After watching his first WSU football game at 8 years old and hearing alumni across the world say “Go Cougs,” Brian Patrick knew the Cougar community was special.
Patrick, second-year business management major, said every student has the same passion for the university, no matter their varying interests.
“It’s the sunsets, it’s the sunrises, it’s, you know, waking up for College GameDay, it’s the community here,” he said. “I love it.”
Patrick is running for ASWSU president. Alongside him, Alexander Pan, fourth-year finance, accounting and economics major, is running for vice president.
The two are close friends and members of Sigma Phi Epsilon. Patrick said Pan challenged him to get more involved with leadership roles. He believes serving as ASWSU president is a great next step.
Patrick said he believes the best way for him to help the entire Pullman and WSU community is to run for ASWSU president. He is excited to give back and wants to ensure students enjoy their college experience.
“I want to make sure that every student that is at WSU and is coming to WSU has a better time than I do, or at least as much fun,” he said.
Patrick is president of the Society of Human Resource Management club and vice president of recruitment for his fraternity. As president of SHRM, Patrick said he runs various events and had all of the executive officers trained in the Family Educational Rights and Privacy Act.
Pan currently serves as the ASWSU director of community affairs, holding the position for the past two years. As director, Pan coordinates events like Restaurant Week, participates in community service projects and attends Pullman City Council and Chamber of Commerce meetings.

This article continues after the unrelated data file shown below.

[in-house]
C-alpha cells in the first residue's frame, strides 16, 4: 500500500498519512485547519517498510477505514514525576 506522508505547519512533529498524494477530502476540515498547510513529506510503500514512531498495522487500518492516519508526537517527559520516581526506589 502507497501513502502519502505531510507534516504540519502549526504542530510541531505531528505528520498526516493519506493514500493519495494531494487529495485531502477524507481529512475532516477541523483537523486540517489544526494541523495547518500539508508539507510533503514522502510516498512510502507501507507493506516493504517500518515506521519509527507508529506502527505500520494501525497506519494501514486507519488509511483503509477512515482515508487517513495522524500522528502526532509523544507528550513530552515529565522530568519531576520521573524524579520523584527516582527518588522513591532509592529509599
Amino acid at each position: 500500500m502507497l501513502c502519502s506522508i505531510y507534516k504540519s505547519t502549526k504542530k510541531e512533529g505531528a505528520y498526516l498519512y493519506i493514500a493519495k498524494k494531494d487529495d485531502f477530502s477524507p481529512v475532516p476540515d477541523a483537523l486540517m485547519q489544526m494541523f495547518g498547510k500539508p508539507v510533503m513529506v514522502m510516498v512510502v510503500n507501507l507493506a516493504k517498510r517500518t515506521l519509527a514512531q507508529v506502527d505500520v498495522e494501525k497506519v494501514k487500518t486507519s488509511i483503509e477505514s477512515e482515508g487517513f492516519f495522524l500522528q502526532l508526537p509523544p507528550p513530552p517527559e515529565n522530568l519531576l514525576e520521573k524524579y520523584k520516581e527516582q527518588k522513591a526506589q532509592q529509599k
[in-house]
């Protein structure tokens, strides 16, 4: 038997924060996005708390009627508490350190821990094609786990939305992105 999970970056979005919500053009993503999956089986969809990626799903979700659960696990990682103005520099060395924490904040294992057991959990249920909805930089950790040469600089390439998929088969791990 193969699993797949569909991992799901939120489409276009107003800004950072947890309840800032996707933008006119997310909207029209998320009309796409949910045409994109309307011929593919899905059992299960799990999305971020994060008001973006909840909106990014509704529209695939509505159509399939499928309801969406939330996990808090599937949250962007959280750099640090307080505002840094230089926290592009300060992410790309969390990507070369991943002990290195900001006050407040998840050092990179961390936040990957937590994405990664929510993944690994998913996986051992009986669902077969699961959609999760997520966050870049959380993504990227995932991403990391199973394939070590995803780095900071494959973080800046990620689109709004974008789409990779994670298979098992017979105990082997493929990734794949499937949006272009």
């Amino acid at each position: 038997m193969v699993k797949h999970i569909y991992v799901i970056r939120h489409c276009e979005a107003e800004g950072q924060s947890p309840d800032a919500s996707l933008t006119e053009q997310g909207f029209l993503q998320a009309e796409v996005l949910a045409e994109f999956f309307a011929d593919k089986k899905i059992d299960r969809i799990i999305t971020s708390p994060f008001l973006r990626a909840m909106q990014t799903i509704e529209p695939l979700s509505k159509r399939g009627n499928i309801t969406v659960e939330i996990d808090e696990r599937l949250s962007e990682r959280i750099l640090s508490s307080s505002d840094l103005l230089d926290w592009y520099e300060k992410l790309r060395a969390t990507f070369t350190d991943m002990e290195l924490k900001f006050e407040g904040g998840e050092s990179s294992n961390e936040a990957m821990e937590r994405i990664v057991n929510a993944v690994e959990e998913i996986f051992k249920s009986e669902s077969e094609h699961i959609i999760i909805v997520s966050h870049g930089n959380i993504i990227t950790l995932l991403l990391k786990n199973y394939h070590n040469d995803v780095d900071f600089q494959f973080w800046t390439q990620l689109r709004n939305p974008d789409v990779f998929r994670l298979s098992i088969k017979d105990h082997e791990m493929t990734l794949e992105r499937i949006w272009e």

During his time on ASWSU, Pan worked on receiving funding for increased student safety on campus. Pan said he also helped get funding for sexual assault awareness resources in bathrooms around campus.
Pan grew up in Pullman and said he was born to be a Coug. He loves helping students, faculty members and the community.
“If I can make WSU a better place, you know, for the next student, that’s what I want to do,” he said.
The main issue at the forefront of their campaign is mental health. Within the WSU community, Patrick said there are several suicide attempts every year. The two hope to work with Cougar Health Services to implement MESI, a mindfulness-based emotional and social intelligence program, in the Alive! orientation experience.
Patrick said it is also important Greek organizations have delegated mental health chairs trained through the MESI program or other mental health programs offered through CHS.
“It’s really helpful to kind of be proactive about mental health and mental health awareness,” he said.
Having a biweekly meeting with multicultural groups is also something the two will start if elected. Pan said the idea is to have conversations discussing how ASWSU can better represent the organizations.
Patrick said he is passionate about ASWSU transparency with students.
To increase communication between student government and the student body, Pan said they would like to collaborate with ASWSU Senators to send out monthly surveys and receive student feedback.
When deciding who would run as president and vice president, Pan said the two went with what their strengths are as leaders.
Pan said Patrick is a natural leader. If elected, Pan said he likes the idea of working with the ASWSU Senate and various committees to make sure everything is getting done.
“I think we work really well together because I have a lot of experience. I’ve had a ton of leadership roles throughout my life,” Patrick said, “but Pan has a lot of inside knowledge and has worked so diligently with ASWSU … it’s nice that he has that insight.”
Streamlining the process for students to receive timely help and answers is something Patrick said they want to work on. The two have talked to students and university organizations over Zoom, social media and through mutual connections to advertise their campaign.
“I hope that we’re actually able to go out and make change and make measurable and beneficial impacts for all WSU students,” Patrick said. “At the end of the day, we want to have open and honest conversations with WSU students and we’re here to listen.”